> > You'd still need an entry for unconditional jumps in the branch predictor or
> > fetch won't work. I just don't see a way how you could get around that.
> > Also what happens if the flag changes? If it never does the code could be simplified
> > and if it does a branch predictor that recognizes the correlation would perform
> > well enough without any added logic that notifies it of the flag status.
>
> I've seen plenty of C functions, thousands of lines long, where lots of special cases are handled repeatedly
> depending on a very small set of flags which could be known long before calling the function, and which
> don't change their value in the middle. These functions are repeatedly called for different inputs, and
> specialization for different inputs wouldn't probably do good for the instruction cache hit rate.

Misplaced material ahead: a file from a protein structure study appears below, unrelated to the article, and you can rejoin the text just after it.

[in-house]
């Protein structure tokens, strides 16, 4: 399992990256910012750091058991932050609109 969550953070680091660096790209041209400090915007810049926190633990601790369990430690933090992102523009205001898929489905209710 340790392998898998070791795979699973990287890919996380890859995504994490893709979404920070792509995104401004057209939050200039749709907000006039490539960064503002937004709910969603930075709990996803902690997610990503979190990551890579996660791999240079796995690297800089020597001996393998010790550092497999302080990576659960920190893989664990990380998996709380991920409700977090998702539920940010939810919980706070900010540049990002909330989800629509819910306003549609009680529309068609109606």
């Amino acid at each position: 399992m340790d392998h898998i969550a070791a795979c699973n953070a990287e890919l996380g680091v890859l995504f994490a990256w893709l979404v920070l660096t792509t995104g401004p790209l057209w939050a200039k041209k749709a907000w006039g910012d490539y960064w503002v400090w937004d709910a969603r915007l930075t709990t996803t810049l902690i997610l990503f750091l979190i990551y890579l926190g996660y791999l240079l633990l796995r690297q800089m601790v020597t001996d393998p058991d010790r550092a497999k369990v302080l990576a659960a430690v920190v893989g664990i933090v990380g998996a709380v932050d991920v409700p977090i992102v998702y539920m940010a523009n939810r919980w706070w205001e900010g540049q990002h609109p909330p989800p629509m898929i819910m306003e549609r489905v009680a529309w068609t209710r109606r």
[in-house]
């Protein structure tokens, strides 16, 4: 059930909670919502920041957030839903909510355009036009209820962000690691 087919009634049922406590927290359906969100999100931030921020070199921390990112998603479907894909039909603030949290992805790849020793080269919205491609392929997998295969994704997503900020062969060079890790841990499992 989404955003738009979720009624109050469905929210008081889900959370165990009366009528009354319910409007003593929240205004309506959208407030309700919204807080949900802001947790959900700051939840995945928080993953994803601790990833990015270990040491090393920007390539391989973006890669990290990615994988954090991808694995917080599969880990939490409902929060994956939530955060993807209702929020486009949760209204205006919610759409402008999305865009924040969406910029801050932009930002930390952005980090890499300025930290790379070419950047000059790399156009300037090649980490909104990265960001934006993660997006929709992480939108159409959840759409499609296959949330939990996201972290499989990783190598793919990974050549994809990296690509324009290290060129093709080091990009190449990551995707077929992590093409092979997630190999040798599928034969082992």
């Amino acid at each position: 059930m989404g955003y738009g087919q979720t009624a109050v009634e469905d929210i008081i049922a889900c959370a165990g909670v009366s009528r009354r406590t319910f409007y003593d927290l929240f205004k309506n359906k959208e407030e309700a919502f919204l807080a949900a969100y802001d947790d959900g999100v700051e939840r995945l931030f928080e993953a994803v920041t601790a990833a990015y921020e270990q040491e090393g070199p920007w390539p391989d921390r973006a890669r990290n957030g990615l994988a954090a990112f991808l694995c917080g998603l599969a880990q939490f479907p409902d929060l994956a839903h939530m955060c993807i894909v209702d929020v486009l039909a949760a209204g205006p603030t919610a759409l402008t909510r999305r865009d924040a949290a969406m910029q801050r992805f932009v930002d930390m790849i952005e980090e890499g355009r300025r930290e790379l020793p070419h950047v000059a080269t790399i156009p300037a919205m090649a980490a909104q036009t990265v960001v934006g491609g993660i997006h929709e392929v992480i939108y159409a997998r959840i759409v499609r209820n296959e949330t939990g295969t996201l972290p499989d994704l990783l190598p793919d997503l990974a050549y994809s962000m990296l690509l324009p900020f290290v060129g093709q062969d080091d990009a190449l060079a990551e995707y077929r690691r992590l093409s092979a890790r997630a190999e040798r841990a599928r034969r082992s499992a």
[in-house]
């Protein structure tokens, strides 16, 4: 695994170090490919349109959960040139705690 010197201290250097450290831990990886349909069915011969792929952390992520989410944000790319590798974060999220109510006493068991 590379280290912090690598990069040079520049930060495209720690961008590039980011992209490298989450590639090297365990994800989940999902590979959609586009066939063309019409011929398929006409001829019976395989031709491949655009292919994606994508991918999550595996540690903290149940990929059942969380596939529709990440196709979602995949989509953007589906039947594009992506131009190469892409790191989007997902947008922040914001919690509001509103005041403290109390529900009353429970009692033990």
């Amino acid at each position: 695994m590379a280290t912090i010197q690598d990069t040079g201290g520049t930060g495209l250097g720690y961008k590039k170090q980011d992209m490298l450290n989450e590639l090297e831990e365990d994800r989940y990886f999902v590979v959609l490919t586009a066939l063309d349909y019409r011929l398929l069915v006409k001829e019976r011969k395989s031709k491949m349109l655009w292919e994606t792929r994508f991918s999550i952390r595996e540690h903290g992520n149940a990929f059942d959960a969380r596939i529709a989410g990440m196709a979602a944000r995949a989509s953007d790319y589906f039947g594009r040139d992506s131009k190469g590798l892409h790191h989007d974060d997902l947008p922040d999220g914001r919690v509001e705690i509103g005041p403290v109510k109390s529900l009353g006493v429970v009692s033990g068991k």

>
> But yes, I understand it is unlikely this would be feasible to implement in hardware that easily, or that
> it would be worthwhile in general. Just that this question popped to my mind because it's pretty surprising
> that method of address calculation seems to depend on an input register originating from a zero idiom...

Multiple flags make sense but that would be awful to keep track of, especially if the original code has to re-test. With MIPS-style flags it would be easier. The whole steering business still wouldn't be fun but branches or conditionals would now see at the rename stage that their test condition is e.g. the zero register.

I forgot to mention it in the last post, but a trace cache sort of solves this problem. You get exactly the behaviour where only the actually executed instructions show up and the branches disappear. uop caches don't quite get the full benefit but at least non-taken branches disappear except for one uop.